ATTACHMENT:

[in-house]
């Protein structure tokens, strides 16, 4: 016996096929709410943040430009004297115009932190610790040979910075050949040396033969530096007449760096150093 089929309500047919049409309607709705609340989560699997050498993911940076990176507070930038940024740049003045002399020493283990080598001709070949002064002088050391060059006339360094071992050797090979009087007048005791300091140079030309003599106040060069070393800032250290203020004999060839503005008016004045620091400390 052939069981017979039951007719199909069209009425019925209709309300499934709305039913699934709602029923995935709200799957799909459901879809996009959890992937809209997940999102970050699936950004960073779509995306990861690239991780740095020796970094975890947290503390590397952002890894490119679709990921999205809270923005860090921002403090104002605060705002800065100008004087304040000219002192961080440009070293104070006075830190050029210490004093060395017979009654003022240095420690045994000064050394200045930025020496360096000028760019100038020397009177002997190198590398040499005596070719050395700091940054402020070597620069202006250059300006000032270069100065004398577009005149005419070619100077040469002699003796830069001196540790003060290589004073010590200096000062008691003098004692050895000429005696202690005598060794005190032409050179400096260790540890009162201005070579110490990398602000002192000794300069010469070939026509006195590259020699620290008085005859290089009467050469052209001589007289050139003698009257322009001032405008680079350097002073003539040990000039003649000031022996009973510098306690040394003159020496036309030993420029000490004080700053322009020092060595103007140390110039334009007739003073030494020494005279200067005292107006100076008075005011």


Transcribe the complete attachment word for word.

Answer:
[in-house]
């Protein structure tokens, strides 16, 4: 016996096929709410943040430009004297115009932190610790040979910075050949040396033969530096007449760096150093 089929309500047919049409309607709705609340989560699997050498993911940076990176507070930038940024740049003045002399020493283990080598001709070949002064002088050391060059006339360094071992050797090979009087007048005791300091140079030309003599106040060069070393800032250290203020004999060839503005008016004045620091400390 052939069981017979039951007719199909069209009425019925209709309300499934709305039913699934709602029923995935709200799957799909459901879809996009959890992937809209997940999102970050699936950004960073779509995306990861690239991780740095020796970094975890947290503390590397952002890894490119679709990921999205809270923005860090921002403090104002605060705002800065100008004087304040000219002192961080440009070293104070006075830190050029210490004093060395017979009654003022240095420690045994000064050394200045930025020496360096000028760019100038020397009177002997190198590398040499005596070719050395700091940054402020070597620069202006250059300006000032270069100065004398577009005149005419070619100077040469002699003796830069001196540790003060290589004073010590200096000062008691003098004692050895000429005696202690005598060794005190032409050179400096260790540890009162201005070579110490990398602000002192000794300069010469070939026509006195590259020699620290008085005859290089009467050469052209001589007289050139003698009257322009001032405008680079350097002073003539040990000039003649000031022996009973510098306690040394003159020496036309030993420029000490004080700053322009020092060595103007140390110039334009007739003073030494020494005279200067005292107006100076008075005011």